Not only is Siôn Owen a regular contributor to our Diary of a Language Learner series and the brains behind Smash English, he has also agreed to contribute some of his road-tested tips and tricks for language learning. Here, Siôn actively promotes singing out loud and talking to yourself as sound ways of practicing your target language (things I never do… yeah right!)
by Siôn Owen
Nothing beats sitting down for a lengthy chat with a native speaker of your target language. Unfortunately, such opportunities aren’t always easy to come by, or our busy schedules don’t allow for as much socializing as we’d like. And while options to chat exist online, we’re not always near a computer or in the mood to sit in front of a screen. Not to worry! Here are some tips for practicing your speaking and pronunciation skills even when you’re on your own.
Have a sing along
There’s lots of great music out there in any language. Find an artist or style you like and play it loud and proud while running errands or doing chores. Singing along is a great way to practice the sounds of the language while simultaneously getting back at your neighbors for all those rowdy parties they’ve been having. Don’t worry about understanding all the words – you can look them up later.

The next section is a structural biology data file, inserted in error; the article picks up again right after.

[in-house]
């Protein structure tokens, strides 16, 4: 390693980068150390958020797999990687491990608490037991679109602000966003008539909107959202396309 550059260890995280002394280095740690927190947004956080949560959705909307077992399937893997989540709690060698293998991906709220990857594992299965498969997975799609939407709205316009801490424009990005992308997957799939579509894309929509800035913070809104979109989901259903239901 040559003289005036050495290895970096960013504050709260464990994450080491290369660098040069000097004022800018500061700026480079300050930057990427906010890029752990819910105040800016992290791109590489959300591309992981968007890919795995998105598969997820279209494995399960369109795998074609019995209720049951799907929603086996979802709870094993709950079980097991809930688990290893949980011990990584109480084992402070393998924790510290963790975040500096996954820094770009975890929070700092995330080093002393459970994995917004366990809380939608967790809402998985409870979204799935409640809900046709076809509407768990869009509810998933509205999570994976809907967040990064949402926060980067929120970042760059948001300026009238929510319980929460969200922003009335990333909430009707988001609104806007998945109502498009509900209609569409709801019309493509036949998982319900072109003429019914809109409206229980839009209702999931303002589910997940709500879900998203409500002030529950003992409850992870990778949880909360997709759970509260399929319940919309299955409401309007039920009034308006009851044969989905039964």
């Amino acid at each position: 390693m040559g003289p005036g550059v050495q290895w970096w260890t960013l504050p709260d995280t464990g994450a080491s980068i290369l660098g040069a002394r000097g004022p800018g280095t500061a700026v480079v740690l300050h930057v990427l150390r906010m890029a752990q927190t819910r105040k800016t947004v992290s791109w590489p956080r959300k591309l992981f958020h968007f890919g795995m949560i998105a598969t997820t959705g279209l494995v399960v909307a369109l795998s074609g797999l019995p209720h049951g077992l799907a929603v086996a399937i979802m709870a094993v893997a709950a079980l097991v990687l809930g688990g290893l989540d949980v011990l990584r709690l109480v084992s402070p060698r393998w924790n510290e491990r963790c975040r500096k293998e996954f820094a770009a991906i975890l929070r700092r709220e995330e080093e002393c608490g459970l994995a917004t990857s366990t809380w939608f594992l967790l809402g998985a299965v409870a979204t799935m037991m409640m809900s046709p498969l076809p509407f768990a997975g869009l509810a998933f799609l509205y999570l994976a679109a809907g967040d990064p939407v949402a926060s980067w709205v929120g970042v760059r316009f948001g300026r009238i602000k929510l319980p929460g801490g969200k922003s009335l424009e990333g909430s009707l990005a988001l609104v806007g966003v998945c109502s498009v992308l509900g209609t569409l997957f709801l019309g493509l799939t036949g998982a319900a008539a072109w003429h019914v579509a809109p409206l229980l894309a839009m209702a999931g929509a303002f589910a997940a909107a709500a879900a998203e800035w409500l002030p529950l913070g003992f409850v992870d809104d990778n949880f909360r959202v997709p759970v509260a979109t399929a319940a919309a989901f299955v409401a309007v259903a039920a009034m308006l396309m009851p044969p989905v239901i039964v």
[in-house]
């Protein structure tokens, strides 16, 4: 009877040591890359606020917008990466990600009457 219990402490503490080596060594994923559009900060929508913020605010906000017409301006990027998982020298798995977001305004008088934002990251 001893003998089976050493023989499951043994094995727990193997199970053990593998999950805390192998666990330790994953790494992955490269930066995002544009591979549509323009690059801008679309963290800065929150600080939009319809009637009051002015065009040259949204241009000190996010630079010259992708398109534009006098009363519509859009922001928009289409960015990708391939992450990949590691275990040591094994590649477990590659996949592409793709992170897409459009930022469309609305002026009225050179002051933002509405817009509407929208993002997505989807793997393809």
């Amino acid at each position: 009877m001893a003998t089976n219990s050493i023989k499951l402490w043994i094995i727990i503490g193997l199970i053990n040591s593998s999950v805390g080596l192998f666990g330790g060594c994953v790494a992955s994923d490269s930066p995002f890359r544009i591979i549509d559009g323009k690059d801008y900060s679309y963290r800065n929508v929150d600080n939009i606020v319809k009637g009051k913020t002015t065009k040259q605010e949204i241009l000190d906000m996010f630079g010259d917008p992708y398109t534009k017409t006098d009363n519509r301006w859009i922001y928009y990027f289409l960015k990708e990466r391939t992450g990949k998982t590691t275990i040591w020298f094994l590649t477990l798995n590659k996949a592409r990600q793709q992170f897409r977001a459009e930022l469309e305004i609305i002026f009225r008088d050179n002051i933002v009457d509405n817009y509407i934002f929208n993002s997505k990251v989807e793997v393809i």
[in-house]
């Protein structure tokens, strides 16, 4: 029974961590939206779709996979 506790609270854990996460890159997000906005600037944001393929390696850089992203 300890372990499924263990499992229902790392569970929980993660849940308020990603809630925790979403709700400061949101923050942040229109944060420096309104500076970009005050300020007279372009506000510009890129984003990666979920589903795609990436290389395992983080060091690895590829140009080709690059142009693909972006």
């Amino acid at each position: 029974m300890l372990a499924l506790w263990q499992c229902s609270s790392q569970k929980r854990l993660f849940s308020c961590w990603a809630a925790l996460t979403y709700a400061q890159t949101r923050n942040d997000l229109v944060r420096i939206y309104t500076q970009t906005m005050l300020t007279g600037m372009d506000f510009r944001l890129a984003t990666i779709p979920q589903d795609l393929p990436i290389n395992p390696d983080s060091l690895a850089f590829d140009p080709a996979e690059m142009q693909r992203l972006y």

Call your local consulate
If there’s one place you’re guaranteed to find native speakers of your target language, it’s a consulate. Call them up and start asking questions about travel destinations or restrictions. If they detect your funny accent and try reverting to English, politely explain that you would prefer to avoid English in order to perfect your skills before traveling. I recently phoned up the local Brazilian consulate asking about visa requirements, and ended the call with a hotel recommendation and a treasured family recipe for feijoada.
Cook a tasty meal
Why not cook your favorite recipe and practice saying the names of the ingredients and techniques as you go? Better yet, try cooking a typical dish from your country of interest while reading out loud about the meal’s history in the local language. Speaking like a pro and preparing a delicious traditional meal can serve up a double dose of satisfaction, provided your dish turns out better than my feijoada.
Talk to yourself
Forget the stereotypes – unless you’re spouting conspi racy theories, talking to yourself is A‐okay, and excellent practice. Ask yourself what you did today, and answer as if you were having a stimulating conversation over dinner. Ask yourself what’s on the agenda for tomorrow. Ask yourself why none of your lazy friends have picked up this language so the two of you can practice it together! Then plan your pitch that’ll surely convince them to sign up.
So, even if you’re all on your lonesome for certain parts of the day, there’s no reason you can’t get creative and use your downtime to prepare for that next encounter with a native speaker. Learning a language is a big battle, but it’s the small strategic maneuvers that can make the greatest difference.
So… what song do you belt out when you’re cooking up a feast of your favorite ethnic food?
Siôn Owen is a Livemocha contributing author and earth’s biggest fan of curry and Caribbean food. He’s learning Portuguese, and also loves helping people learn English on his Facebook page, Smash English. Siôn lives in Chicago, Illinois USA.